Posted: April 18, 2007 By James Suckling
I just received an e-mail from a London wine merchant, offering a nice selection of cases of trophy 1982 Bordeaux— Latour , $25,680; Mouton , $17,200; Lafite , $30,060; Margaux , $16,050; and Haut-Brion , $11,500.
Posted: April 18, 2007 By Harvey Steiman
In between tasting wines, some new, some old, most of them pretty darn good, I picked up these bits and pieces of interest to those of us who follow Australian wine. Brian Croser Goes for Pinot: Brian Croser has a 400-head sheep farm near Tunkalilla, way down the Fleurieu Peninsula on the ocean (below McLaren Vale) where he has planted a few acres of Pinot Noir because it reminds him of the Sonoma Coast.
Posted: April 17, 2007 By James Laube
Piero Antinori’s seemingly forgotten Napa Valley wine venture, Antica, is a work-in-progress that's slowly taking shape. This week he's in town to chart the next phase, and yesterday we discussed a wide range of subjects.
Posted: April 16, 2007 By James Laube
Friday the 13th proved anything but unlucky for a wide-open wine weekend in windswept Los Angeles. The occasion: My good friend Greg Gorman closed one of his photo studios in Hollywood on Saturday night, with 600 of his closest friends, among them Raquel Welch, Ricki Lake, Macy Gray, Eva Mendes, Audrey Wells, Katherine Bigelow and Wolfgang Puck.
Posted: April 16, 2007 By Harvey Steiman
When it comes to stopping up a bottle of wine, the choices go well beyond corks vs. screw caps. Get ready for glass on glass. Maybe. Conventional wisdom, if there is such a thing with this debate, says that screw caps are fine on everyday wines and even white wines you might want to age.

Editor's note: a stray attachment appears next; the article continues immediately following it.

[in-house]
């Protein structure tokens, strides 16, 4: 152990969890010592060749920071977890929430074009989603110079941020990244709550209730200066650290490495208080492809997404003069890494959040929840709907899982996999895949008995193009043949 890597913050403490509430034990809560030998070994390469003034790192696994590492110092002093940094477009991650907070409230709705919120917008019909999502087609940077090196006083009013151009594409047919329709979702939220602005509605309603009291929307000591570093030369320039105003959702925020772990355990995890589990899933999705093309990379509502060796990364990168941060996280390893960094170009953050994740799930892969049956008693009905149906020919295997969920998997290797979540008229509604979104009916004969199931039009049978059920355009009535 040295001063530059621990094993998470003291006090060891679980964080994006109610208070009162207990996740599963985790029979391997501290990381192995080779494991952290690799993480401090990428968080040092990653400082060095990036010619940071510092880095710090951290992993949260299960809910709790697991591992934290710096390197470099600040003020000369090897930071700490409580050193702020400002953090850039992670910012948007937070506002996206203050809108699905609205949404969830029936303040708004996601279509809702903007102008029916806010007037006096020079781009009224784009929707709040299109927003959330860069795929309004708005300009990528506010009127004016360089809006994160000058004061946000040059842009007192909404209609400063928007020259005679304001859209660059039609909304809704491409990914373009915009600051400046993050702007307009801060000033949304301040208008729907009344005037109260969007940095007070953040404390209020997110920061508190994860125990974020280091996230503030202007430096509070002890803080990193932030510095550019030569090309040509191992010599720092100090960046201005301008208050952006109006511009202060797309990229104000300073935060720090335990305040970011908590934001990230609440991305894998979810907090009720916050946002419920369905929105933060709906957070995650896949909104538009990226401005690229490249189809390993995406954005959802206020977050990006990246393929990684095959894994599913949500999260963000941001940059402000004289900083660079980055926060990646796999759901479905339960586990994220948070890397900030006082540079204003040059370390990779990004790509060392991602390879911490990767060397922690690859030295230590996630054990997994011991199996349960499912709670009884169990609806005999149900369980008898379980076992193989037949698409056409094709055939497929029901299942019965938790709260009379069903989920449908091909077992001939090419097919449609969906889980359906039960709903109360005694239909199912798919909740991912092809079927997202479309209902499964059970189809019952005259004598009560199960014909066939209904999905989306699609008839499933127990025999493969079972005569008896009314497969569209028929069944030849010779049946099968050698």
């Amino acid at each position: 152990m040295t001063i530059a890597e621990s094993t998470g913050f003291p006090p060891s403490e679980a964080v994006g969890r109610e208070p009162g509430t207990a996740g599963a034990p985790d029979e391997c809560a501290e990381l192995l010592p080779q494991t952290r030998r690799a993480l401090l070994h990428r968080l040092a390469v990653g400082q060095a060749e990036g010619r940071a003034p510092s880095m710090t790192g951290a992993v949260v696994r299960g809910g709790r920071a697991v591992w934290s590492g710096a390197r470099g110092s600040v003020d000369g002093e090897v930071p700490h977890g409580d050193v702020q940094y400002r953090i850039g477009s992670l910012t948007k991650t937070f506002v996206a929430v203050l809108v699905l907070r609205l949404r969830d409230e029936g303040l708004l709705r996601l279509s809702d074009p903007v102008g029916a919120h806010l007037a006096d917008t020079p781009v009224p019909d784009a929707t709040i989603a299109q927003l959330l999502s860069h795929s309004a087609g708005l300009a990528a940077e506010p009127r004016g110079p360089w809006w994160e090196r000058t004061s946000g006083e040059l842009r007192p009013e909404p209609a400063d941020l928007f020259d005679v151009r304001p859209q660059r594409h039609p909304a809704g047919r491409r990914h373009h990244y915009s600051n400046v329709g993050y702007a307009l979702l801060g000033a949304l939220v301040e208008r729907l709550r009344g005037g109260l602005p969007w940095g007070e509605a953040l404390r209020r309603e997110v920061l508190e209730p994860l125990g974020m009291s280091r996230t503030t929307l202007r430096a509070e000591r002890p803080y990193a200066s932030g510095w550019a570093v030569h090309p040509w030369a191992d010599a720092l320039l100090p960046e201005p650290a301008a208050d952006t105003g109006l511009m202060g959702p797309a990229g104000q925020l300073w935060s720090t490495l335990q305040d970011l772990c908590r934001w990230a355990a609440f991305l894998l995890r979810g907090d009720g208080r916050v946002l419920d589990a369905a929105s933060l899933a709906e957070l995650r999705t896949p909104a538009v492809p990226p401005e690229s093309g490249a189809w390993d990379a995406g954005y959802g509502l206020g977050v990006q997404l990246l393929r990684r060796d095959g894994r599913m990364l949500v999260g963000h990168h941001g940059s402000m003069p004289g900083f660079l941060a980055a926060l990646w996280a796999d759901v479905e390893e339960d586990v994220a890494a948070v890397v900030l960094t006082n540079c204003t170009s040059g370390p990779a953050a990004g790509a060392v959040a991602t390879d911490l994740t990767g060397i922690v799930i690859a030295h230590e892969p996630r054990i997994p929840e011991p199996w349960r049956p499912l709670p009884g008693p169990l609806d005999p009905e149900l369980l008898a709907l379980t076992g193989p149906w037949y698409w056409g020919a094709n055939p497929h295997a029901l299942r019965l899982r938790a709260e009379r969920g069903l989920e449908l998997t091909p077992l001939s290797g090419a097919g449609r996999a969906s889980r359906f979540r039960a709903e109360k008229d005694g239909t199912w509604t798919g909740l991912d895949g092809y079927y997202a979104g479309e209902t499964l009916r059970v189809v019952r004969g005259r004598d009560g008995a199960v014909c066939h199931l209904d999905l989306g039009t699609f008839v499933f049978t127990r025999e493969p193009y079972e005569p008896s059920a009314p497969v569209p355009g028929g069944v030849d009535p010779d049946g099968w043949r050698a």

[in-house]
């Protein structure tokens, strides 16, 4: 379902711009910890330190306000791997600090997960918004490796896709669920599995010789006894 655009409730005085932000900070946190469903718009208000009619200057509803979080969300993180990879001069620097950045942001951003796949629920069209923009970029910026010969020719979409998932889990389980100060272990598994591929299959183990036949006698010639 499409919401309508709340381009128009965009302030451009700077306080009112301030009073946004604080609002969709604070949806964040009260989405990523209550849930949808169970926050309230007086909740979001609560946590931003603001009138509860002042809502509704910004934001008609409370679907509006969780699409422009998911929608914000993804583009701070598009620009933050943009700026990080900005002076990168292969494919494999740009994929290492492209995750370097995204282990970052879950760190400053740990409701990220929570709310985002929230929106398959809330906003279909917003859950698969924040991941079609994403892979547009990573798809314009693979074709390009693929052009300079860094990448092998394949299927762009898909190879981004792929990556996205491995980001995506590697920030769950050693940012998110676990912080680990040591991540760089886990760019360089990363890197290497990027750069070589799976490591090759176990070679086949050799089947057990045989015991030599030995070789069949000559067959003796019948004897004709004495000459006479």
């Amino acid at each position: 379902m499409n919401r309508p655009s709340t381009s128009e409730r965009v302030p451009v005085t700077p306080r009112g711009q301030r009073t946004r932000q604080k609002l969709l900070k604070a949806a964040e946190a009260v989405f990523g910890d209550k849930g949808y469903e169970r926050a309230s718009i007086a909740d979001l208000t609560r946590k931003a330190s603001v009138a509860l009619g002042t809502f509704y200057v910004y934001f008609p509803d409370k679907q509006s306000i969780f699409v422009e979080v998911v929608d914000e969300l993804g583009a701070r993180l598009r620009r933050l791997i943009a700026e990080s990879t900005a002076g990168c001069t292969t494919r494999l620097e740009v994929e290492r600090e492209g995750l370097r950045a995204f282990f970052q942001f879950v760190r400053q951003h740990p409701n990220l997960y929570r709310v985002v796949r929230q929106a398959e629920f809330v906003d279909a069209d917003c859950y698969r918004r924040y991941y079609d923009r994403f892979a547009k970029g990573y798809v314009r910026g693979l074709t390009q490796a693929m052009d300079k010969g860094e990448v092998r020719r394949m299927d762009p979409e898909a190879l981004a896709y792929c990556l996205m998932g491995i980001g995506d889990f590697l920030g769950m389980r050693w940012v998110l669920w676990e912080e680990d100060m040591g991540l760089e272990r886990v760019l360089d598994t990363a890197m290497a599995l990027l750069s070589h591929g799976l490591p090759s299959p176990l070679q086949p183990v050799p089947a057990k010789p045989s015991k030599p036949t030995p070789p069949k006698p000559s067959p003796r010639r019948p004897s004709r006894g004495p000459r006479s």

Posted: April 13, 2007 By Harvey Steiman
Anyone who thinks all Australian wines are alike should have been tasting with me the past couple of days. At three wineries within greater Adelaide, all of which have achieved outstanding ratings, you couldn't find three more different approaches.
Posted: April 13, 2007 By James Suckling
Just had the last glass of a decanter of 1963 Cockburn. Yummy. After three days, it was still fresh and sweet with lovely cherry and crushed berry character. I think it was best, though, just after I decanted it and served it to Giacomo Neri of Casanova di Neri and Vicenzo Abbruzzese of Valdicava , the two 100-point Brunello makers.
Posted: April 13, 2007 By James Molesworth
It's getting pretty depressing around here. From the weather, that is. Cold, raw rainy yesterday. Cold and gray today. A respite tomorrow before another storm comes in and dumps cold rain on us Sunday and Monday.
Posted: April 12, 2007 By James Suckling
I just heard from a wine merchant friend that some people in the wine trade who deal in Bordeaux said that 2006 is much better than I have reported , and that a least 20 wines are even better than their 2005 counterparts.
Posted: April 12, 2007 By Harvey Steiman
The headline in the Sydney tabloid said that food costs were squeezing Australians' budgets. If my dining experiences the past two nights are any indication, I can see why. I stopped over en route to the wine regions around Adelaide, where I arrived this afternoon.